“They treat us like criminals”: urban public spaces and ethnic discrimination in Italy’, Patterns of Prejudice, vol. 52, no. 4, 2018, pp. 338-354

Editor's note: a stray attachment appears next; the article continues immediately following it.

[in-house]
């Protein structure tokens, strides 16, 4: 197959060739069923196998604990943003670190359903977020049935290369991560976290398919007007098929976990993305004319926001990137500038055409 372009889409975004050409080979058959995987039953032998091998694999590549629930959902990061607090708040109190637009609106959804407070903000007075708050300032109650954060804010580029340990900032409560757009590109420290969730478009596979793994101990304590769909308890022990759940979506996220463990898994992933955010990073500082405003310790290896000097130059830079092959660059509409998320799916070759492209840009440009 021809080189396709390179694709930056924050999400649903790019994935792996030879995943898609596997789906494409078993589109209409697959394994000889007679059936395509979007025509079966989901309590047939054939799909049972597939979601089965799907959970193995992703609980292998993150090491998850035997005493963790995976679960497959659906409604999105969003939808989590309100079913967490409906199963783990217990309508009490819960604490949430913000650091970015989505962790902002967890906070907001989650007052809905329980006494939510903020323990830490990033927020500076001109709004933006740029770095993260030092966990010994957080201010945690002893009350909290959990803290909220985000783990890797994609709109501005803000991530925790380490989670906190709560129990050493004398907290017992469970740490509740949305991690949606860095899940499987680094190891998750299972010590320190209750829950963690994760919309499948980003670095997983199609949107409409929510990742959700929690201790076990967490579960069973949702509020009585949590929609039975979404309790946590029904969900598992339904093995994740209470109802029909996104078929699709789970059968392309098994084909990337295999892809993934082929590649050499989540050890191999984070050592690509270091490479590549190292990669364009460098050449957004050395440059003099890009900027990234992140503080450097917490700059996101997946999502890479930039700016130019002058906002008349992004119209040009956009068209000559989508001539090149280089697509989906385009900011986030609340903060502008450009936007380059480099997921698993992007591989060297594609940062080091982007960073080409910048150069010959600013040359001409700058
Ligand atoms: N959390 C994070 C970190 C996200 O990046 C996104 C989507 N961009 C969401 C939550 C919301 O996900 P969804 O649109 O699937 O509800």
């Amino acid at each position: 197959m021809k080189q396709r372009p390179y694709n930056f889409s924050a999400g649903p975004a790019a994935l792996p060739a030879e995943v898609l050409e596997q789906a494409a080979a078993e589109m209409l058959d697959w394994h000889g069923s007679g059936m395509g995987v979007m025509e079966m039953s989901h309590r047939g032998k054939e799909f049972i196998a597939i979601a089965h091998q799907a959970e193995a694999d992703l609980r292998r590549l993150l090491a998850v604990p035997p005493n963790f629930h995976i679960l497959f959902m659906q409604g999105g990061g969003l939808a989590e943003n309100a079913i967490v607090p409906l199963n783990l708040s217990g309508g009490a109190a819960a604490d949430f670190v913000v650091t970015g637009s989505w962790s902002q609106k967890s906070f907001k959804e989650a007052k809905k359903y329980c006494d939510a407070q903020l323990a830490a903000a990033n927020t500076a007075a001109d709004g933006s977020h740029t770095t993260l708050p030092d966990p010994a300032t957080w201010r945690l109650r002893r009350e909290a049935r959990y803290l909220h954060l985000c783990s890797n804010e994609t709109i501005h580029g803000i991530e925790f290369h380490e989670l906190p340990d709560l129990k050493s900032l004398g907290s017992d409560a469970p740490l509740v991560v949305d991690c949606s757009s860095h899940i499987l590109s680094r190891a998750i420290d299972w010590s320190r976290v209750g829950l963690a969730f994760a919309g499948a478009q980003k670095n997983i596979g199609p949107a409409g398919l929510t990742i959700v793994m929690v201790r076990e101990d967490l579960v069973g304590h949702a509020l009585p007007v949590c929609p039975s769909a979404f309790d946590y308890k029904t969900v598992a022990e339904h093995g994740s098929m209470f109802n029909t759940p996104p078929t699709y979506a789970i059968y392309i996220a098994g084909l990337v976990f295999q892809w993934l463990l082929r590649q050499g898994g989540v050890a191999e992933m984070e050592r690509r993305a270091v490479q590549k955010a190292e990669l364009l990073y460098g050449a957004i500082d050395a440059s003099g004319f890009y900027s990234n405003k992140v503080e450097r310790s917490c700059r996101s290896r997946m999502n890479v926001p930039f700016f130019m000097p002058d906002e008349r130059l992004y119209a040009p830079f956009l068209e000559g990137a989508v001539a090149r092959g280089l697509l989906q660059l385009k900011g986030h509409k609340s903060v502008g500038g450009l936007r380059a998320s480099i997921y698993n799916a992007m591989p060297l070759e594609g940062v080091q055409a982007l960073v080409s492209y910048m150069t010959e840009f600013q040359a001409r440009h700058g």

ABSTRACT Mantovan’s article analyses the processes that lead to discrimination against migrants in the public spaces of Italy’s towns. Her analysis is based on a three-year research project conducted in northeastern Italy using mixed methods— ethnographic observation, semi-structured interviews, a press review, an analysis of relevant documentation and data collection—and remaining constantly in touch with research conducted in various Italian cities. Starting from an idea of a city whose evolution is the product of alliances, conflicts, active networks of individuals and their respective competing interests, Mantovan sheds light on how discrimination against immigrants in Italy’s urban public spaces is the result of a process of social construction implemented by a number of social actors (journalists, citizens’ committees, politicians and police forces) who represent the visible presence of migrants in these public spaces as deviant and unlawful, especially if they are undocumented immigrants and/or of low socio-economic status. She also argues for the importance of taking into consideration the contribution of economic and political dynamics, both global and national, to the generation of these phenomena by interacting with those at the local level.